Capitalism and Freedom

Liberty Quotation: Milton Friedman on the Great Advances of Civilization

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Milton Friedman“The great advances of civilization, whether in architecture or painting, in science or literature, in industry or agriculture, have never come from centralized government.  Columbus did not set out to seek a new route to China in response to a majority directive of a parliament, though he was partly financed by an absolute monarch.  Newton and Leibnitz; Einstein and Bohr; Shakespeare, Milton, and Pasternak; Whitney, McCormick, Edison, and Ford; Jane Addams, Florence Nightingale, and Albert Schweitzer; no one of these opened new frontiers in human knowledge and understanding, in literature, in technical possibilities, or in the relief of human misery in response to governmental directives.   Their achievements were the product of individual genius, of strongly held minority views, of a social climate permitting variety and diversity.  Government can never duplicate the variety and diversity of individual action.”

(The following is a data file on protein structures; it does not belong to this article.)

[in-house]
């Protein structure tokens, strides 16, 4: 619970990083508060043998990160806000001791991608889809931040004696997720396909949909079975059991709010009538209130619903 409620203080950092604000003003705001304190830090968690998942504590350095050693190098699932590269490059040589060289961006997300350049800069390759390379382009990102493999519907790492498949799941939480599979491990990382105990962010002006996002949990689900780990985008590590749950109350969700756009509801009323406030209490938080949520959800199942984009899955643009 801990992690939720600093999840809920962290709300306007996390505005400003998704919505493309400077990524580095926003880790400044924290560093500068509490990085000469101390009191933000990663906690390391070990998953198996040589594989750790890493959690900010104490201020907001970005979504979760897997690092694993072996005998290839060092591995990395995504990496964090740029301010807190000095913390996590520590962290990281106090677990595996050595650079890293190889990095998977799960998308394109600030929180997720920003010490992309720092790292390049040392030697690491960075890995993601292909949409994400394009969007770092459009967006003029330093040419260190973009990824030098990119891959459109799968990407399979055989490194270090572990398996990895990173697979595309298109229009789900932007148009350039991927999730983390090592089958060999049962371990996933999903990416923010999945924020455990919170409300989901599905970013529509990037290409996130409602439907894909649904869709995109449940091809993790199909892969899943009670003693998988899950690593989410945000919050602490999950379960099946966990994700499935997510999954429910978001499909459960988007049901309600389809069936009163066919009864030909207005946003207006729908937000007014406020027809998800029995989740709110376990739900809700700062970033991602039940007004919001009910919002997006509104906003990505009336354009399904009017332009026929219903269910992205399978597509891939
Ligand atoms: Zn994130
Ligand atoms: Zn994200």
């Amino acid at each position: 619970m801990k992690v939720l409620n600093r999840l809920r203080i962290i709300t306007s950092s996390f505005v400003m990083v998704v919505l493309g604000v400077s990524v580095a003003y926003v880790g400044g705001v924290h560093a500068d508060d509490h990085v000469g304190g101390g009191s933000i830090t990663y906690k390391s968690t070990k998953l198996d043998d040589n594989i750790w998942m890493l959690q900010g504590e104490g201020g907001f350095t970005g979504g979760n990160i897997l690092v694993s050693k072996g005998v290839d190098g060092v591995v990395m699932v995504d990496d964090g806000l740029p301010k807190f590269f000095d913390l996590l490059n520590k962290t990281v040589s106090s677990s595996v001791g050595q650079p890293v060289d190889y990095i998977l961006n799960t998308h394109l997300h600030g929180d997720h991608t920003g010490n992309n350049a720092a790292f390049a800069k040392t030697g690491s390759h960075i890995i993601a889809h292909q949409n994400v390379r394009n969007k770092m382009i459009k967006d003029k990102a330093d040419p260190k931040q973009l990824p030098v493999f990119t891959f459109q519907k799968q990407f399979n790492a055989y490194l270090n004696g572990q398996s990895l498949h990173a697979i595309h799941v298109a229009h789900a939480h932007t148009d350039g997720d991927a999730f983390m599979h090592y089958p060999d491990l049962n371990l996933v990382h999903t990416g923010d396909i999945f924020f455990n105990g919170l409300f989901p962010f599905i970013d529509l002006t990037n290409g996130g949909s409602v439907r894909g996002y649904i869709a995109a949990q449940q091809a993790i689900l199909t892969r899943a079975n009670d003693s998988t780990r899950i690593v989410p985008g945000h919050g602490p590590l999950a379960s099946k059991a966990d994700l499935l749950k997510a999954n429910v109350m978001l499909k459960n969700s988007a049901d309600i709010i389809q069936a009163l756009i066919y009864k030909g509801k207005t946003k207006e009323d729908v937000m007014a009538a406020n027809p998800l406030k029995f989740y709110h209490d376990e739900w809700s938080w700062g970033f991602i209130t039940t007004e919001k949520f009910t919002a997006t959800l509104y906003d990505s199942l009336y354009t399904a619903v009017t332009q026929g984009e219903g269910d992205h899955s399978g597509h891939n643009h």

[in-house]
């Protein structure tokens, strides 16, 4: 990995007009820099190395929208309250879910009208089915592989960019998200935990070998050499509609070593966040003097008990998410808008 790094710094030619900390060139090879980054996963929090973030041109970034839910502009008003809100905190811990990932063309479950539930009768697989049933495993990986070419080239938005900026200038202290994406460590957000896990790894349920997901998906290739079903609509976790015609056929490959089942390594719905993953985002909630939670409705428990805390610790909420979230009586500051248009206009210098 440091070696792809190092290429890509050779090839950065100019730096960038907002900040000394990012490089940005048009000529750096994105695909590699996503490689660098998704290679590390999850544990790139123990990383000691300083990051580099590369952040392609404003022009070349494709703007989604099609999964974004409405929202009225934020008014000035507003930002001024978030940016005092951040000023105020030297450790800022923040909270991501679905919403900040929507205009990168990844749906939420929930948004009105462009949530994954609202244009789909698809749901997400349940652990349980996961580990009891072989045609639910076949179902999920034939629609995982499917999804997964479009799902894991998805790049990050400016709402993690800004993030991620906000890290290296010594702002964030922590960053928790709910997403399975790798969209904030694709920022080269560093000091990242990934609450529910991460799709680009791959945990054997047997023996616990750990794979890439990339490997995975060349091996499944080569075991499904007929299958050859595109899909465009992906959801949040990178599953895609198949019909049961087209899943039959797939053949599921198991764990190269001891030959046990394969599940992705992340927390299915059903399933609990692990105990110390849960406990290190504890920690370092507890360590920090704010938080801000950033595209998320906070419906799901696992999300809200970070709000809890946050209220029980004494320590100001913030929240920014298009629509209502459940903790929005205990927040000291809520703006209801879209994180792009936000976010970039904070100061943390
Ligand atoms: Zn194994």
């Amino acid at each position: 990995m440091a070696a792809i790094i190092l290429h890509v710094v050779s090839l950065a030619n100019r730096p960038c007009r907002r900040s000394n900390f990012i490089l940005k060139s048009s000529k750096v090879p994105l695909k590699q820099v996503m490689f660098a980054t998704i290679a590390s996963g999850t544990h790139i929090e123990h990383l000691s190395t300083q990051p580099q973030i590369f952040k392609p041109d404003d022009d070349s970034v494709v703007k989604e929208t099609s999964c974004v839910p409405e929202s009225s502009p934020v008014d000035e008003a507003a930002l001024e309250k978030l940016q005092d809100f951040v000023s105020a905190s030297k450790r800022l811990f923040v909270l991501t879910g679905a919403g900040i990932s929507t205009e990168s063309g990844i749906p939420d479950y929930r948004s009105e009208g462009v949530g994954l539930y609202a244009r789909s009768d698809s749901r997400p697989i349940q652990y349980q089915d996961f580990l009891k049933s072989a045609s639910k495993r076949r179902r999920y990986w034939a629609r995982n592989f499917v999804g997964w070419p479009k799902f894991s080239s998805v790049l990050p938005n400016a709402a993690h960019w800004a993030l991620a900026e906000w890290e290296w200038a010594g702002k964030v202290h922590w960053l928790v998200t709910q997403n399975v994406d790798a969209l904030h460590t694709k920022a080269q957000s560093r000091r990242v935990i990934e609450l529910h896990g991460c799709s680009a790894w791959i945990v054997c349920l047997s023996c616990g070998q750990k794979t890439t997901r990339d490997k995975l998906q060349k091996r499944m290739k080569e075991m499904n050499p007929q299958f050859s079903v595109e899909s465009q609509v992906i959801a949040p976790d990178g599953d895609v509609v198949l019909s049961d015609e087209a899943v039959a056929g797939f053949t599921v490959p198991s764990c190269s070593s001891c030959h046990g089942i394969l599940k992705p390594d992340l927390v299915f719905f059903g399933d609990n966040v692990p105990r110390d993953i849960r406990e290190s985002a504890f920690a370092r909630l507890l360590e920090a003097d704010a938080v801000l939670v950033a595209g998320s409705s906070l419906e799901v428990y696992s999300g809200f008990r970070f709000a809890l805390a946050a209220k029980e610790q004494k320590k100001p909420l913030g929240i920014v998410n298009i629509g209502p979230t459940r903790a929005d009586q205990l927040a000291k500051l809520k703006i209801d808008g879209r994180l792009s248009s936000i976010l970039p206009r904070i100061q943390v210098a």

Milton Friedman, Capitalism and Freedom  [1962]

Liberty Quotation of the Day: Milton Friedman on the Two Ways to Coordinate Economic Activity

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Milton Friedman“Fundamentally, there are only two ways of co-ordinating the economic activities of millions.  One is central direction involving the use of coercion—the technique of the army and of the modern totalitarian state.  The other is voluntary co-operation of individuals—the technique of the market place.”

Milton Friedman, Capitalism and Freedom [1962]

Liberty Quotation of the Day: Milton Friedman on Minimum Wage Laws

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Milton Friedman“Minimum wage laws are about as clear a case as one can find of a measure the effects of which are precisely the opposite of those intended by the men of good will who support it.  Many proponents of minimum wage laws quite properly deplore extremely low rates; they regard them as a sign of poverty; and they hope, by outlawing wage rates below some specified level, to reduce poverty.  In fact, insofar as minimum wage laws have any effect at all, their effect is clearly to increase poverty.  The state can legislate a minimum wage rate.  It can hardly require employers to hire at that minimum all who were formerly employed at wages below the minimum.  It is clearly not in the interest of employers to do so.  The effect of the minimum wage is therefore to make unemployment higher than it otherwise would be.”

Milton Friedman, Capitalism and Freedom [1962]